Newspaper Page Text
AIKEN - AUGUSTA COMPANY
Believed That Transfer to Redmon
Co. Signifies Development of
Augusta, Ga., July 18.-The hol,
ings of the E. H. Harriman estate
the bonds and stocks of the August
Aiken Railway and Electric compai
and allied properties have been so
to Redmon & Co., of New York, on
basis of $2,750,000 for the entire pro
erty subject to an investigation of t1
physical and financial condition
the property which has been going
in Augusta for the past several wee]
and which, it is believed, will hai
the effect of consolidating the deal.
Negotiation for the local street rai
way properties have been under wz
for some time past, Redmon & C
having secured an option from tl
Harriman estate which expires C
July 29. For some weeks past phys
eal property experts, accountants ai
lawyers have been at work in A
gusta, going over every detail of t]
company's business, and their fin
reports have been completed and a:
now in the hands of the new purcha
ers, or will be before the end of t]
present week. It is understood th
all the reports will be passed upon 1
July 23, and it is known that th4
must be acted upon by July 29.
The properties involved in the de
are the Augusta Railway and Electr
company, whieh is the owner of a
the local street railway lines and ele
tric lighting plant; the North Augus
Hotel company, which owns t]
Hampton Terrace hotel; the Nor
Augusta Land company, owning
large amount of real estate in Nori
Augusta, and the Augusta & Aik
Railway company,- owning the inte
urban line from Augusta to Aik(
By a reorganization and consolid.
tion of these various companies, son
nine or ten years ago, the August
Aiken Railway and Electric compar
and the North Augusta Electric ai
Improvement company were forme
as holding companies, these two co:
porations owning all the stock of tU
several companies, and issuing thel
own bonds against the outstandin
securities of the original companie
It is understod that not all of the ou
standing bonds of the original con
panies have as yet been taken up b
the holding company, so that abox
$2,000,000 of the bonds of the holi
ing company still remain in the -treat
Five Millions of Secuirities.
The total stock issue of the variou
companies is about $800,000 of pr<
ferred and -$1,500,000 of commc
stock, practically all of which
owned or controlled by the Harrima
estate. The holding company has i~
sued $3,000,000 on bonds against a
of the properties so that the combir
ed securities now amount to som<
thing over $5,000,000.
The Augusta Railway and Electr
company's lines in Augusta and sul
urbs represent 'about 30 miles
track, but all of this with the exce]
tion of about two miles, double-trac]
ed, so that the local street railwa
system represents about 16 miles
line. In addition, it embraces the l1
cal electric light and power plar
which is a highly successful ente:
The Augusta & Aiken Railway C<
represents about 22 or 23 miles<
track, between Augusta and *Aike:
which cost to build in the neighbo:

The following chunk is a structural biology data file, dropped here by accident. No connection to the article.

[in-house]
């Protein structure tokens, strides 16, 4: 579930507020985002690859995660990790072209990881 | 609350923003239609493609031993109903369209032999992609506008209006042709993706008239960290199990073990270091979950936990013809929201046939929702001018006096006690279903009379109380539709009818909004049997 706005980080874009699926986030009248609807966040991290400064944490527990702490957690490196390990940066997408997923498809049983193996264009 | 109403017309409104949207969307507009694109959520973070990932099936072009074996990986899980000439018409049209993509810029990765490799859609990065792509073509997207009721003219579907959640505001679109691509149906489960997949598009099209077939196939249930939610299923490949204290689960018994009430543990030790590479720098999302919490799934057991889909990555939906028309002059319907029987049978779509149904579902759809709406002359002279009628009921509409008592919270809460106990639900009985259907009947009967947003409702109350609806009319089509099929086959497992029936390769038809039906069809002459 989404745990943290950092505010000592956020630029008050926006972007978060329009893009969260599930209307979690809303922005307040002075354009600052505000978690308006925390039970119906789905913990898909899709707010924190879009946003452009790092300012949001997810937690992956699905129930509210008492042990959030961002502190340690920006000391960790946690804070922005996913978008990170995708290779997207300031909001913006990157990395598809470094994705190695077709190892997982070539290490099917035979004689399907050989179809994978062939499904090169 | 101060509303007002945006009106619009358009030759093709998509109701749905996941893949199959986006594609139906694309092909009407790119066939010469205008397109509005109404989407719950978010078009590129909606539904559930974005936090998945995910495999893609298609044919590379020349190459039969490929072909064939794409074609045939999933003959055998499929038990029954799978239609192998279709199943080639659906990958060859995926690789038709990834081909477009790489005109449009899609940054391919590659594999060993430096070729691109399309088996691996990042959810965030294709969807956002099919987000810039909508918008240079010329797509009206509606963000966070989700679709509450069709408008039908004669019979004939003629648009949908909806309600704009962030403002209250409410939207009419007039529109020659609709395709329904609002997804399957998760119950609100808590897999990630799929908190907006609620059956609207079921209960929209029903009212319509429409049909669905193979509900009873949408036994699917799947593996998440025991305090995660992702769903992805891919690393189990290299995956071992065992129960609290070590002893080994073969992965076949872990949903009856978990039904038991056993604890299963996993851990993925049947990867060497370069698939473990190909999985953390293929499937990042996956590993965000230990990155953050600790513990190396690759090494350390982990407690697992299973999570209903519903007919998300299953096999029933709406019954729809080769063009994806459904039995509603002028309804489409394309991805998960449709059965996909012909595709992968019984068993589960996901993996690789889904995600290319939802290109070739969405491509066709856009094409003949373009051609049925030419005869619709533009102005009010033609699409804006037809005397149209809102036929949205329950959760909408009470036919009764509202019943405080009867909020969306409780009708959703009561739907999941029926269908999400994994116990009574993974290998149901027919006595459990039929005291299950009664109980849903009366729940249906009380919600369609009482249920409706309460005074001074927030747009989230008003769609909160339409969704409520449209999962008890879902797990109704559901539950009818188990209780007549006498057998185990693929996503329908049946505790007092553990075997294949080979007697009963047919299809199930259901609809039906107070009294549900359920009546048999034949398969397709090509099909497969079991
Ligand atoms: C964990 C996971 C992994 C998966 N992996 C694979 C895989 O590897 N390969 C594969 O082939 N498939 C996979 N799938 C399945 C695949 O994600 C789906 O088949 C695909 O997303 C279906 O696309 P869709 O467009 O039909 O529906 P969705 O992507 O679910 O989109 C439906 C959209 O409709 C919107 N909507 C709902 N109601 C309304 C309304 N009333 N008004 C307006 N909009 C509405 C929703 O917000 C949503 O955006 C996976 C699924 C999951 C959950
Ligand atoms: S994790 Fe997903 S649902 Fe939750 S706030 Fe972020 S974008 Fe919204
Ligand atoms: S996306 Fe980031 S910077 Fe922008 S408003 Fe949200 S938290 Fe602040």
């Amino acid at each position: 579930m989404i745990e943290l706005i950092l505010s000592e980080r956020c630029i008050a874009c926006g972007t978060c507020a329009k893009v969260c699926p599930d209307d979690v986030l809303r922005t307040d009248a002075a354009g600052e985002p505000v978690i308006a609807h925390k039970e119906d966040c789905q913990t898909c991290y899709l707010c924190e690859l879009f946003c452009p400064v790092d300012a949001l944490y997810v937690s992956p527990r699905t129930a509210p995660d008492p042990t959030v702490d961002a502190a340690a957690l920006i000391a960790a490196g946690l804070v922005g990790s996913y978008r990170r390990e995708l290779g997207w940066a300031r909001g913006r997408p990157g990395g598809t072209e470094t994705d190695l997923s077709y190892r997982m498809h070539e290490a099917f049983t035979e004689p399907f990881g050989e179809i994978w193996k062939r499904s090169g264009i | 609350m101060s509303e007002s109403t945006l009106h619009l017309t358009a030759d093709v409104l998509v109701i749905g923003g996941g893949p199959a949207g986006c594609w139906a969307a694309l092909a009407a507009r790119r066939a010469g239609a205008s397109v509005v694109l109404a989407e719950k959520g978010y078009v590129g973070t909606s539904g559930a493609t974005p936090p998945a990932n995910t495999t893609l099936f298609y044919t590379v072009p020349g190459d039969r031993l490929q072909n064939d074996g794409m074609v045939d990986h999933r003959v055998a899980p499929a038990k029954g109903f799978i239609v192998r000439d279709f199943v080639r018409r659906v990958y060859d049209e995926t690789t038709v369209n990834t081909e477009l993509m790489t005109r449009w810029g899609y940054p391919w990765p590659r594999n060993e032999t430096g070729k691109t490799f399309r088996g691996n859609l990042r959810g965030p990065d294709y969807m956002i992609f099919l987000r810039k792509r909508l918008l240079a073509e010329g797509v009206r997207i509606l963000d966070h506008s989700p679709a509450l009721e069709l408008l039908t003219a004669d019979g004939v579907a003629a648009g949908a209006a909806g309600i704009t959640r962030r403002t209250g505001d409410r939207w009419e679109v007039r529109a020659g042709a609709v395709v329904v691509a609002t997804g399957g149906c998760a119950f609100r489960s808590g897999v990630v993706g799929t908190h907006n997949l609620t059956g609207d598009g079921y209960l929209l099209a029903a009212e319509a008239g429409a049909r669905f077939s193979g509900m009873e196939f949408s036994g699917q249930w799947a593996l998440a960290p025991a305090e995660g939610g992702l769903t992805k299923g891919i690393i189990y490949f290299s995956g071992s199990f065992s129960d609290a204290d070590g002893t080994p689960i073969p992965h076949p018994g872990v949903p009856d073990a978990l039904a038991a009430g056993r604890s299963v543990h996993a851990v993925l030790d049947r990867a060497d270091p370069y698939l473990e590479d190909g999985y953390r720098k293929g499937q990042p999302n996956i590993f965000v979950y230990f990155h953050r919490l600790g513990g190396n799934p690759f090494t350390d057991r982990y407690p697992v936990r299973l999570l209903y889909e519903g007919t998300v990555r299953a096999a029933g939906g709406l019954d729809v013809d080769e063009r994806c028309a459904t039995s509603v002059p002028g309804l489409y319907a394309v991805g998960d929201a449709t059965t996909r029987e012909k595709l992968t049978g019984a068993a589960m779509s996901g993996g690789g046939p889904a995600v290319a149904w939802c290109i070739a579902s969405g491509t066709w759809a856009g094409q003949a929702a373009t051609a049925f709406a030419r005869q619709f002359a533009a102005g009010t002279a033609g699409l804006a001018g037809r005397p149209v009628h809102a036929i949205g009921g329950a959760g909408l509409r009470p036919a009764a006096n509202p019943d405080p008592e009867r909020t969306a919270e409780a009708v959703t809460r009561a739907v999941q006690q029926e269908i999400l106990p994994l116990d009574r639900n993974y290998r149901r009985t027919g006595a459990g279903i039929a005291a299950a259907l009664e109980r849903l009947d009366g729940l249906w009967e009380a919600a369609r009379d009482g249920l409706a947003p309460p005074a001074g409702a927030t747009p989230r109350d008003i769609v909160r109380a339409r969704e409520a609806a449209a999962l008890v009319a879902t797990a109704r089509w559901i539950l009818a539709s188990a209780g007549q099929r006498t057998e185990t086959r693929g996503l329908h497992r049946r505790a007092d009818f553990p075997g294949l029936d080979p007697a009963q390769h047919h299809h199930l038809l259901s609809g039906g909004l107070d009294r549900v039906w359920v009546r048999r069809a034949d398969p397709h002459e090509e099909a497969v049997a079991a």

hood of $500,000.
A Big Hotel.
The Hampton Terrace hotel repri
sents an investment of $600,000<
more while the property of the Norn
Augusta Land company amounts to
considerable sum. In addition1
these, there is involved in the tra(
the Saluda River Water Power at
Electric company's wire -and ci
rights over the Congaree river brids
at Columbia, for which the August.
.Aiken company has paid in the neig]
borhood of $100,000. It is not d
finitely known what the deal means*
Augusta. Several rumors have be(
afloat in connection with it. One is
the effect that Redmon & Co., is
reality purchasing the properties f
J. G. White & Co., which is a lar
owner of street railway and electr
properties in this country and els
where. Another rumor is that ti
purchase is part of a plan to build
inter-urban line from Atlanta to A
gusta, and from Augusta to Colur
bia. Both of these projects have bet
under discussion for several yeal
There is still another rumor that t)
purohase may have something to
with another large electrical develo
ment co$cern for this city and se
tion. None of these rumors, howevt
can be confirmed, as none of the I
cal officers of the company seem
know any more about the deal the
the mere fact that it' is taking nlna
Mr. Jaeksou Reticent. T
James U. Jackson, vice president
S of the companies, positively declined
to discuss the reported sale of the w
properties. He simply said that he (a
S was not in a position to talk at this to
tire and that nothing could now be"
stated for publication. Mr. Legare, n
general manager of the companies, of
has been equally reticent throughout. "
Nevertheless, it is well known that di
both of these men are fully aware of st
what is transpiring, because, for some pa
Ln weeks past they have been going over be
I- the books with the experts, who are
L to make a final report on the finan- cc
[d cial status of the combined compa- of
a nies. In fact, the deal has been talk- vc
- ed about locally for the past two or th
Le three weeks, but every request for
)f information simply met with the an
M swer, "There is nothing to give out." .
s It is probable that full information as bE
to who the purchasers ~really are and Sc
what they propose to .do with the St
1- properties will be definitely made la
Ly known within the next few days; cer- re
o. tainly before the end of the month. a!
Le It is generally believed that the in
n evitable outcome of the purchase will
i- be the immediate improvement of the
id properties and the extension of the i
l- Augusta-Aiken railway to Columbia. tr
ie The latter project is generally con- N
al sidered not only highly desirable. but c
ce entirely feasible. It is practically con- pC
s- ceded that Redmon & Co. is not the
ie real purchaser of the property, or at
at least, that this firm does not intend in
)y to operate it for itself but is simply
y acting as broker for other parties.